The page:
About March last year, someone who should know explained to me how the Sydney Morning Herald was assigning stories to sub-editors. With the exception of the sports pages, she said, there were no section specialists. In a system that sounded a bit like taking a ticket at the David Jones delicatessen counter, sub-editors would work on whichever story popped up next in the electronic queue. My source, I thought, would have been very well placed to function as an arts specialist, but it evidently hadn’t occurred to anyone at the paper that they might exploit her superior knowledge.
Perhaps if they had, the SMH could have avoided the embarrassing review that came out last week in response to the SSO’s Romantic Perfection concert.
I have every sympathy for reviewers: for each concert they need to write something pithy and insightful and they have to do it fast. If typographical errors, or perhaps Freudian slips, turn up in the mix it’s really quite understandable. And in the case of a major daily broadsheet like the SMH, a reviewer should – I would have thought – be able to rely on the sub-editors and proofreaders.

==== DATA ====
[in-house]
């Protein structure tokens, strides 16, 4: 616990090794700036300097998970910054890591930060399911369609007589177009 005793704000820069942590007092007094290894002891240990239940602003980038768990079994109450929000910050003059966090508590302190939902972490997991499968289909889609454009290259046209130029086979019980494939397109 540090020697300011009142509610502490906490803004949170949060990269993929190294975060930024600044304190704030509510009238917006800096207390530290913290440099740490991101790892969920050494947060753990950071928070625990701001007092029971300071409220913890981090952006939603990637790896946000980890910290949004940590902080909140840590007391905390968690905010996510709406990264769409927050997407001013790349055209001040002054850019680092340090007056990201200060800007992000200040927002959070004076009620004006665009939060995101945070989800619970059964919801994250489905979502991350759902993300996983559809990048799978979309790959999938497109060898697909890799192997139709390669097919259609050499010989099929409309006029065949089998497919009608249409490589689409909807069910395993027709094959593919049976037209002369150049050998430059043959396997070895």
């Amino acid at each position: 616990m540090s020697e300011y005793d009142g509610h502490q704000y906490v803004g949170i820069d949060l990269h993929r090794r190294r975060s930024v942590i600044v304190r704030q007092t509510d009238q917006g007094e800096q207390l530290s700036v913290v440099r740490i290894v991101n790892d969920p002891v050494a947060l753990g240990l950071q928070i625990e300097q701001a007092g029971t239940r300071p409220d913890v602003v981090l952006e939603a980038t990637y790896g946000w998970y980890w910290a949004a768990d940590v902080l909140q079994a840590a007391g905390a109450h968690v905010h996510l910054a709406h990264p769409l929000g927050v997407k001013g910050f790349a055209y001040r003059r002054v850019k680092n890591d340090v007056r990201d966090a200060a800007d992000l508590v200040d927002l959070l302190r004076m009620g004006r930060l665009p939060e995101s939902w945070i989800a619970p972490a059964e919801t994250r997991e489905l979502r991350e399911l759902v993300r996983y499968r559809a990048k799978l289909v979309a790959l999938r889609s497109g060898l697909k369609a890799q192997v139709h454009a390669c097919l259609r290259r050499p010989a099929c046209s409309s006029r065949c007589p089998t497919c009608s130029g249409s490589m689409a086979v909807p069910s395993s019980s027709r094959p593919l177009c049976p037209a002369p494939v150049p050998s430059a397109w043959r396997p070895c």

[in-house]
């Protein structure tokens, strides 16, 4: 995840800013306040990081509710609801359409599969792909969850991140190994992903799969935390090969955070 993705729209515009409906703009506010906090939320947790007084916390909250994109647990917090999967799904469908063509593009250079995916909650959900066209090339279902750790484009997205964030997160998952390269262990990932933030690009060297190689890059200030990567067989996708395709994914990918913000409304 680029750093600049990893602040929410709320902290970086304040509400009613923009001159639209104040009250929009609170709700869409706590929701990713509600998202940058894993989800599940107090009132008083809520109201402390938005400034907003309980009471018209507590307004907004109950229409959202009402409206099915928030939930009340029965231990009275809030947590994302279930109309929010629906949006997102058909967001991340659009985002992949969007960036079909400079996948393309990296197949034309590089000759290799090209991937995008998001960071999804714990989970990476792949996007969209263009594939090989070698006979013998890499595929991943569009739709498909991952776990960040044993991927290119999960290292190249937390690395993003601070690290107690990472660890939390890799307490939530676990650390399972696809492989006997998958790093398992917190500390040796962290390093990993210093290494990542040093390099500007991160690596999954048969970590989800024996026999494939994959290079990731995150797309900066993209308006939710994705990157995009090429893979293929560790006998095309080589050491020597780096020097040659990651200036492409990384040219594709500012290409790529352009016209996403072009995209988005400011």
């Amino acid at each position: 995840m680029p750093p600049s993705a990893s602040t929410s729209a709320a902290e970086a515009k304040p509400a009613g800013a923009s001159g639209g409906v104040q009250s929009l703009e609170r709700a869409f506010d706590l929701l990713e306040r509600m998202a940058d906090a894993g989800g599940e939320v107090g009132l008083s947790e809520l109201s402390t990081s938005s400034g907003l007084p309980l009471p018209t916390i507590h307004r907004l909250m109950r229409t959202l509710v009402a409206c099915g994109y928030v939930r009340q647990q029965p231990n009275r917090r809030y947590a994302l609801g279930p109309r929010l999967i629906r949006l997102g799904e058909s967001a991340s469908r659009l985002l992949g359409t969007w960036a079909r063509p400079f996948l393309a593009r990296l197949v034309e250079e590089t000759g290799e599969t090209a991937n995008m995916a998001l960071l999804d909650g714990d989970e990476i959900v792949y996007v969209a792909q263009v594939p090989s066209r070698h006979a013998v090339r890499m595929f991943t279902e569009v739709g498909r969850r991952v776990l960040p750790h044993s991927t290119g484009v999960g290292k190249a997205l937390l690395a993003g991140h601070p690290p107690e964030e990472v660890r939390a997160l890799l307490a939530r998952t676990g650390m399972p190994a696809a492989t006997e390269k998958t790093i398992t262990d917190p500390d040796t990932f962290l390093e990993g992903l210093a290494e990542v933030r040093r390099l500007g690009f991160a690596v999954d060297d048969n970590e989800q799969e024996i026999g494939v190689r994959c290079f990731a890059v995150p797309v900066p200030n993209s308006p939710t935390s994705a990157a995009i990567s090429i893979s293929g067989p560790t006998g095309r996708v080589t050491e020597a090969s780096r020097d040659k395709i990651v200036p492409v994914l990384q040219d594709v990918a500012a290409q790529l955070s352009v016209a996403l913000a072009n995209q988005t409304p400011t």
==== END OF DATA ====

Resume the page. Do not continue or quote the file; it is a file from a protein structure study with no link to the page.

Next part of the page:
Apparently this is not so. We got Hugo instead of Hugh, at one point Wood instead Wolff (or Wolf!), the wrong date for the performance, and, to add insult to injury, a particularly ungainly and meaningless headline that doesn't bear repeating. (Prima la musica theorised to me that this headline was devised by the same soul responsible for “A Domingo stole our ladies”. That seems entirely plausible.)
But the really puzzling stories are the ones where the sub-editor takes it into his or her head to change something that was correct in the reviewer’s original text, as when composer Georges Lentz turned up as “George Lenz” in the SMH last year. [Needless to say, it’s equally perplexing how these spelling errors are allowed to remain in the online versions.]
Or, about 10 years ago, when a sub-editor at the Melbourne Age decided, in a review of cellist Lyn Harrell, to switch all the reviewer’s masculine pronouns to feminine ones.
I can only echo Professor Diggory Kirk and mutter: What do they teach them in sub-editor school?